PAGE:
Rare Autoimmune Disorder Causes Painful Body Blisters

Playing Help! My Skin Blisters, Pops & Scabs – Can It Be Treated?

Lilly is a 17-year-old girl who wants to live a normal life but is constantly stressed by her rare skin disease, pemphigus foliaceus. This disease causes blisters which then pop exposing raw skin and scarring all over her body. Lily says it causes a burning sensation and an itchy feeling. She wants to know if this is something she is going to have for the rest of her life and if The Doctors can offer any solutions.

Dermatologist Dr. Sonia Batra invites Lily and her mother Lori to the stage for her to examine Lily. Dr. Batra explains pemphigus foliaceus is an autoimmune condition. It is not contagious, but unfortunately, there is not a cure at this time. The disease causes the body to produce proteins against the top and middle layer of the skin. Antibodies then attack that protein, which causes sheers and those superficial blisters. They often open up and can be doorways for bacteria and infections. Dr. Batra notices a flareup on Lily’s back and asks her if it’s uncomfortable.

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Lilly says it is. It’s itchy, it burns and it’s painful. She says even wearing clothing or sleeping is difficult because anything that pushes against the skin causes pain.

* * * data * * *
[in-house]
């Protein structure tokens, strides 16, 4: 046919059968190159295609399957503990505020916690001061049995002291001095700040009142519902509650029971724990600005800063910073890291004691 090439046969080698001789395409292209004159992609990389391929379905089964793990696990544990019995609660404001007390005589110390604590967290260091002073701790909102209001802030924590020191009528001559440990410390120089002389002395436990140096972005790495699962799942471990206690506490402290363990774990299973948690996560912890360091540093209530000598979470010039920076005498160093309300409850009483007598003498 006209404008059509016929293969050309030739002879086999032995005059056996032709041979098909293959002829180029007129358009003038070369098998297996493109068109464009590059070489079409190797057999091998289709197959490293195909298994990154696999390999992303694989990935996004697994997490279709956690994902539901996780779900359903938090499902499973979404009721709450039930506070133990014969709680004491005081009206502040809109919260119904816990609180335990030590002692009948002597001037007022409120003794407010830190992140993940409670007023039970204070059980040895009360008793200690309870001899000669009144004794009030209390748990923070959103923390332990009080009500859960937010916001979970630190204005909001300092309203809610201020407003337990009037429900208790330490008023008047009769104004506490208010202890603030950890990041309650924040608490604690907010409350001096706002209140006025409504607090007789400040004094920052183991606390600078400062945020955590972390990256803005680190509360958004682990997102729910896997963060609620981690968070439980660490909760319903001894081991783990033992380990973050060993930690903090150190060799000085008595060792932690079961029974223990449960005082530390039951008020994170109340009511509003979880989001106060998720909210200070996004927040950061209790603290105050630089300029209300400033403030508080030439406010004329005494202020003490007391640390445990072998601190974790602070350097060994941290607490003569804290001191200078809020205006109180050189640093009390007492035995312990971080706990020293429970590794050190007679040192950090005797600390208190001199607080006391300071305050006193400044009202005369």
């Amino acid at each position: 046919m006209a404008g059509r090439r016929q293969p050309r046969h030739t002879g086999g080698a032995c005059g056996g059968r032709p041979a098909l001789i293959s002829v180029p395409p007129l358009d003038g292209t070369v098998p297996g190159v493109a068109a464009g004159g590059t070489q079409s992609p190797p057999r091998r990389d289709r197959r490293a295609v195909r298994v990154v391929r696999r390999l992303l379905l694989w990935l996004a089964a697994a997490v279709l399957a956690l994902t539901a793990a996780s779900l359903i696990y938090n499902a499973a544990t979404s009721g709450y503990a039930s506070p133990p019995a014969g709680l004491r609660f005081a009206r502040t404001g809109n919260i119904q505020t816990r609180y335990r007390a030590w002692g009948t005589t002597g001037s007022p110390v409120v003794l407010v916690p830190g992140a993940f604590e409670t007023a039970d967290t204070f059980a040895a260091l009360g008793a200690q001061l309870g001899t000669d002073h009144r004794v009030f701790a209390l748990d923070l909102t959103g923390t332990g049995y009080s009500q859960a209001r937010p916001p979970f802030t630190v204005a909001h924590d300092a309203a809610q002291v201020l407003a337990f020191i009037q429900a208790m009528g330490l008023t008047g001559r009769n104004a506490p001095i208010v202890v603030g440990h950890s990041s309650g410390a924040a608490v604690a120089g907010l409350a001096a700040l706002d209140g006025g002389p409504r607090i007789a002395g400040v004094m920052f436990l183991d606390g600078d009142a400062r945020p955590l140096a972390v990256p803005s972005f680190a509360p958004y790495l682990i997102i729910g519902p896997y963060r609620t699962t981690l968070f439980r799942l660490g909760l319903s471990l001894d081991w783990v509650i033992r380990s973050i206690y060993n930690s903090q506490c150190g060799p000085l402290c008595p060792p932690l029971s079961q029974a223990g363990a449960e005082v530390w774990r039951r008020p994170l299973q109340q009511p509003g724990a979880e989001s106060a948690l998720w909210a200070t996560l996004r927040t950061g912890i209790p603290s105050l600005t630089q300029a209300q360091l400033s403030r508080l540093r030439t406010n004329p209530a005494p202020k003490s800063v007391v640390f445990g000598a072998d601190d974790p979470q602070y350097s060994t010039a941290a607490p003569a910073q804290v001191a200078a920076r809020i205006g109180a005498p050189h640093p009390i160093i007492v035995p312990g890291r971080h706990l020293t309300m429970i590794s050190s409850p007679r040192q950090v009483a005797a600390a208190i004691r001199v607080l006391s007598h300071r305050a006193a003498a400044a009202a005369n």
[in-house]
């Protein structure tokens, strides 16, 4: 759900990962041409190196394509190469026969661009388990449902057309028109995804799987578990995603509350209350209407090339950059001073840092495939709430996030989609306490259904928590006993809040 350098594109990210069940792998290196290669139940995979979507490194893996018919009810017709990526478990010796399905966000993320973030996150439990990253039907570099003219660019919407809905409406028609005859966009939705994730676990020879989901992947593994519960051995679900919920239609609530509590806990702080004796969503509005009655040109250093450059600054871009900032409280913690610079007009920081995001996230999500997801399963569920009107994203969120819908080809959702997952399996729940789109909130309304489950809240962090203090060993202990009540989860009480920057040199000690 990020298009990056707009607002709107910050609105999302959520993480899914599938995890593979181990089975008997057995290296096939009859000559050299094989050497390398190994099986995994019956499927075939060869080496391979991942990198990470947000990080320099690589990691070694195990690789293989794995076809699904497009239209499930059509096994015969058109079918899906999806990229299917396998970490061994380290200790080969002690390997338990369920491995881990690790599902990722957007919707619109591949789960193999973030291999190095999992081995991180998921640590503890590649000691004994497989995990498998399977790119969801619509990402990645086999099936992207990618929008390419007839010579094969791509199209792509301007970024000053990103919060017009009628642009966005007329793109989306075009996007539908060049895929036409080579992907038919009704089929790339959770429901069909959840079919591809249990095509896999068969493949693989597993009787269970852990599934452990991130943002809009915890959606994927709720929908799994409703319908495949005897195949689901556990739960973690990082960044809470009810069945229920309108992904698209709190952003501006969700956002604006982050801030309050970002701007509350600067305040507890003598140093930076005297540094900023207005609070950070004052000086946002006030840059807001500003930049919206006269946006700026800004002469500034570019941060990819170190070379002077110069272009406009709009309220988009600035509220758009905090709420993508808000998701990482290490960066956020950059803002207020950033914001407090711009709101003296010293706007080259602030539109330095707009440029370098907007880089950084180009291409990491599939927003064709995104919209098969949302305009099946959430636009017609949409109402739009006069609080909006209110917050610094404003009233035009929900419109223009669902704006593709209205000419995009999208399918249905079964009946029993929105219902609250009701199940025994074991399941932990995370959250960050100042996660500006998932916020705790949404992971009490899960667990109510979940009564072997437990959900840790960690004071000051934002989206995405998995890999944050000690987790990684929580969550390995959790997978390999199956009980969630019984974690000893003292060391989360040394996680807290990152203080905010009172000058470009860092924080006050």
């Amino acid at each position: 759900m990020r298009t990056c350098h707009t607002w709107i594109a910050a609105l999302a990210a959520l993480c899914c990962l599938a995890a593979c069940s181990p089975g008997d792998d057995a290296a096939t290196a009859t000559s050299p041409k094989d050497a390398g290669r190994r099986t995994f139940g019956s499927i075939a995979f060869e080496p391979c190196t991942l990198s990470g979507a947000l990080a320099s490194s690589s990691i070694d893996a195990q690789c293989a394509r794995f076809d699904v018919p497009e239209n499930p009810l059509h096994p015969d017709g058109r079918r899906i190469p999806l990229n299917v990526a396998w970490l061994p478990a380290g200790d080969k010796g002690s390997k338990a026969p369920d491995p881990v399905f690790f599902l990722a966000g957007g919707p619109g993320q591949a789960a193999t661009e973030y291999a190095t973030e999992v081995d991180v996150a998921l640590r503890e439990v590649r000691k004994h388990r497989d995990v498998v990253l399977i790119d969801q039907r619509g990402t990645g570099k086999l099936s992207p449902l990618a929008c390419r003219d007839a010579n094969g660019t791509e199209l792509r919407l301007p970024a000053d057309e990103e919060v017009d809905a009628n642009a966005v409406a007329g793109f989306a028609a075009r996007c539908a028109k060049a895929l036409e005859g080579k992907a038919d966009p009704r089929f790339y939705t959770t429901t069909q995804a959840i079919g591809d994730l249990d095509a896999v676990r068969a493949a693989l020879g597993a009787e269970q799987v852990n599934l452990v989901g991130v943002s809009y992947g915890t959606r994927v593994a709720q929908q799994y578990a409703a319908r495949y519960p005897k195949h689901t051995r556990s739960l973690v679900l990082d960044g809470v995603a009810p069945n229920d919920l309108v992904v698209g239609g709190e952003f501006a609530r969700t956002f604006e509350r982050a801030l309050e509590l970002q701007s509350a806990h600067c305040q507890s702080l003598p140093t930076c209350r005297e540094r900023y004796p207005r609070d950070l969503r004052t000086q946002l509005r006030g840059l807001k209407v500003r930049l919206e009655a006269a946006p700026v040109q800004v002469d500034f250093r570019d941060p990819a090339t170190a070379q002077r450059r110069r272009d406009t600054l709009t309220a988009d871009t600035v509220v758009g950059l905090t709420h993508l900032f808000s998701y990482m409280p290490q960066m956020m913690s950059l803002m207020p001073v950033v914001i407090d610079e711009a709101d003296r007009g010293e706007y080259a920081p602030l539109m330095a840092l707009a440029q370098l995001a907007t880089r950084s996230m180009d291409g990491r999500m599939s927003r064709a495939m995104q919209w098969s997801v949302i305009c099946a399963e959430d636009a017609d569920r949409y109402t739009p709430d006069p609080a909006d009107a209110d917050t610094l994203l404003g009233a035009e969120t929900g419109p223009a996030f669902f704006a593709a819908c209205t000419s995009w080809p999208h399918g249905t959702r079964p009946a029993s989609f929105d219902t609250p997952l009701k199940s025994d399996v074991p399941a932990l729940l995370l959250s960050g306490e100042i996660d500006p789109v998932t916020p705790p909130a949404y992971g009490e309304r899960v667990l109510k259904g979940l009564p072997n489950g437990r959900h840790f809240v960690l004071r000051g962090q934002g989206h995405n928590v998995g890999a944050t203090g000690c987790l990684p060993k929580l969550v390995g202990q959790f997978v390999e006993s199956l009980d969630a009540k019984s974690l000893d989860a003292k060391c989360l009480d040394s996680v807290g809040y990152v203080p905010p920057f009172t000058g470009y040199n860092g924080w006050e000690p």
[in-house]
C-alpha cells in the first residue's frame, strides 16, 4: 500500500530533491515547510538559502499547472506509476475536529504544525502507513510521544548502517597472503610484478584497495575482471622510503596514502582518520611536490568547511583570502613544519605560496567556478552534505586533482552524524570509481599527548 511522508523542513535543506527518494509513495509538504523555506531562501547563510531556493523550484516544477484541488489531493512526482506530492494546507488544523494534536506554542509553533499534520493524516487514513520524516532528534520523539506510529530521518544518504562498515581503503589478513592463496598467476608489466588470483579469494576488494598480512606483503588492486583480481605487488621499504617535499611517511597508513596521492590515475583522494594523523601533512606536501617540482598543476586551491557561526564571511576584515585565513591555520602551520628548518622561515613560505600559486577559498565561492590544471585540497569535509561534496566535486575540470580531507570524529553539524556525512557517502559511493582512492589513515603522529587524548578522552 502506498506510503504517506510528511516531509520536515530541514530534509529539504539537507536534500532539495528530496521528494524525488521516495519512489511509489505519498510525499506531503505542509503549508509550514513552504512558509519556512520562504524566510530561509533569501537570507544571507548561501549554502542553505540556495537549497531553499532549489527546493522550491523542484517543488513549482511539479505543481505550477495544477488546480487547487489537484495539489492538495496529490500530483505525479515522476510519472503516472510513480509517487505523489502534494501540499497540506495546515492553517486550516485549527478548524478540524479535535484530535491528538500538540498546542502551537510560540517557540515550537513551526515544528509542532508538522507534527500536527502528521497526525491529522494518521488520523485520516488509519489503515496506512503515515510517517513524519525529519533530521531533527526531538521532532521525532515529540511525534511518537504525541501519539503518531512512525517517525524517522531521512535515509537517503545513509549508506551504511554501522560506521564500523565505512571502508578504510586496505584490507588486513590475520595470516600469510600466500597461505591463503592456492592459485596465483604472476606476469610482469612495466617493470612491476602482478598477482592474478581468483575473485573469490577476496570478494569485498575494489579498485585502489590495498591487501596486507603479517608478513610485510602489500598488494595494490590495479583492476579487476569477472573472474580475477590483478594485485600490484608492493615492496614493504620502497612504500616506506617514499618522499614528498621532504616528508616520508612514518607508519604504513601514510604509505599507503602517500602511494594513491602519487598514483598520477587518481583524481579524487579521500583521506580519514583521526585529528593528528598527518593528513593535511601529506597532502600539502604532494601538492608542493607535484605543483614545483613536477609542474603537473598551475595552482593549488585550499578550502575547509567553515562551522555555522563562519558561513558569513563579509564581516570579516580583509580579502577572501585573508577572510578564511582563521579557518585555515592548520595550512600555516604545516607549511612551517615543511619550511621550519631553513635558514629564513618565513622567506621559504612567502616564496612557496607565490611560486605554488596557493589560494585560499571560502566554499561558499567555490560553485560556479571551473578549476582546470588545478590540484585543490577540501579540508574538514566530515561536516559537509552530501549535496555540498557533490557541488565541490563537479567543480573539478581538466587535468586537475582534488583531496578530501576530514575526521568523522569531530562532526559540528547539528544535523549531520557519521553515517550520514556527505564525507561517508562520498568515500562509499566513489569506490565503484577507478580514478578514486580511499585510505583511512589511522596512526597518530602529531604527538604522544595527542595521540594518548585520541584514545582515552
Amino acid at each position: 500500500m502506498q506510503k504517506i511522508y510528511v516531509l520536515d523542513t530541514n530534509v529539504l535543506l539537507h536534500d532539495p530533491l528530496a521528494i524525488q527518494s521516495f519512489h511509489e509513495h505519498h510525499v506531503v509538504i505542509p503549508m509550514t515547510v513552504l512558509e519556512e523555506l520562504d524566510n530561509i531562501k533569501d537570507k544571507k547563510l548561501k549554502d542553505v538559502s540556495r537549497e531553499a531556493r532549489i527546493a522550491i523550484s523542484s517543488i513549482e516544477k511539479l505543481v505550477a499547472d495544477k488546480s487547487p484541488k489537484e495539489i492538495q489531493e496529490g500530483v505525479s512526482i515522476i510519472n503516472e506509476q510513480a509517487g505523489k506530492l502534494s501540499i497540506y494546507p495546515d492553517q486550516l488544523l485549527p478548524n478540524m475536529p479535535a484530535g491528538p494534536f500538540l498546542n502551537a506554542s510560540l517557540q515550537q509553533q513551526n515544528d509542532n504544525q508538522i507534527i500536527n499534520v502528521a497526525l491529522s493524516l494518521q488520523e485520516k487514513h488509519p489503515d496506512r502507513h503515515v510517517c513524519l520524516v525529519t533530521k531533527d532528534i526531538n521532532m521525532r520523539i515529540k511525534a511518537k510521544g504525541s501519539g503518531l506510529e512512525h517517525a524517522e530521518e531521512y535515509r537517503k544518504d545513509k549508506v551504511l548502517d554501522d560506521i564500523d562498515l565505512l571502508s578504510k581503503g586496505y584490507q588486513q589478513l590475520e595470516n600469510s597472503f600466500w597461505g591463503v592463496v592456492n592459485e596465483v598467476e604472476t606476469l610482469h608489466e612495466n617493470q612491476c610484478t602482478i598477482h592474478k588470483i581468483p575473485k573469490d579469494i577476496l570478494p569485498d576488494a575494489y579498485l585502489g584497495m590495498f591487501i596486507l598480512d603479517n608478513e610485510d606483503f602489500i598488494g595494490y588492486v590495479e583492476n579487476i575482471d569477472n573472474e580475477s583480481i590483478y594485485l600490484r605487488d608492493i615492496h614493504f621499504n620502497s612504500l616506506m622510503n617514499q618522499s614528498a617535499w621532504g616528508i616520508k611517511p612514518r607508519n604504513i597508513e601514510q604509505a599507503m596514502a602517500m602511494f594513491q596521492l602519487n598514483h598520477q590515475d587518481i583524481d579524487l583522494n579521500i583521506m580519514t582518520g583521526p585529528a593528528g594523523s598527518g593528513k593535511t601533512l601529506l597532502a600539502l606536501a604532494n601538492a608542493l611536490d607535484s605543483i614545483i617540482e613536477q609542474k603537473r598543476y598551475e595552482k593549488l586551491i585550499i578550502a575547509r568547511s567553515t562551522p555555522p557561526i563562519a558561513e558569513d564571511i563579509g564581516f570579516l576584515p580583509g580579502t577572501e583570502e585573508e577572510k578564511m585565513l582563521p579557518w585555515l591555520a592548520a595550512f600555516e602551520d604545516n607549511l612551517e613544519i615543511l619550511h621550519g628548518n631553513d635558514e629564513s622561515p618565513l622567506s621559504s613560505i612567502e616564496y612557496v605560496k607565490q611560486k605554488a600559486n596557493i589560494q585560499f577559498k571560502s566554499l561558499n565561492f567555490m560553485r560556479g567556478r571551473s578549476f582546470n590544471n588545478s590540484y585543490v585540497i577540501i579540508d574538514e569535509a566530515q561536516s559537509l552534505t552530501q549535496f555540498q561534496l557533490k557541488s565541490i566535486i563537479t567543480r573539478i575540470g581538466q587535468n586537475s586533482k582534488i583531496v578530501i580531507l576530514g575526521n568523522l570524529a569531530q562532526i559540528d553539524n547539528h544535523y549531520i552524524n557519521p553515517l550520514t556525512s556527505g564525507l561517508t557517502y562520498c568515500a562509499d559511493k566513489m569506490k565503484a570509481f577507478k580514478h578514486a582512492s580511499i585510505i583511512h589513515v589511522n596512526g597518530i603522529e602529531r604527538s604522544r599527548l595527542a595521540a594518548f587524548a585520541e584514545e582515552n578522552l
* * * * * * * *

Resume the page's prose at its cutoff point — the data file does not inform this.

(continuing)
Lily has tried medications like prednisone, a steroid, and CellCept. However, Lori explains the medications are expensive and it’s been challenging to continually pay for them. On top of that, the prednisone has been really hard on Lily’s body. Lily says it made her bones hurt which made it difficult to move. She feels weak and fatigued on it and the steroid also led to weight gain. They have tried in the past to tapper Lily off the prednisone, but then the symptoms of pemphigus foliaceus return. 

Dr. Batra explains The Doctors want to help with long-term effective maintenance so that Lily is not always dealing with those painful crusted spots on her body. Her olive skin tone shows scarring more than others, so the goal is to prevent the scars from forming in the first place.

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Lily needs to have a doctor she can work with continually to very gradually taper off the steroids and make it sustainable to remain on a non-steroid immune suppressive agent. The Doctors reached out to Dylan Senter, the CEO of Spectiv, and he has gifted Lily and her family $5,000 to help toward the cost of her treatment and medication

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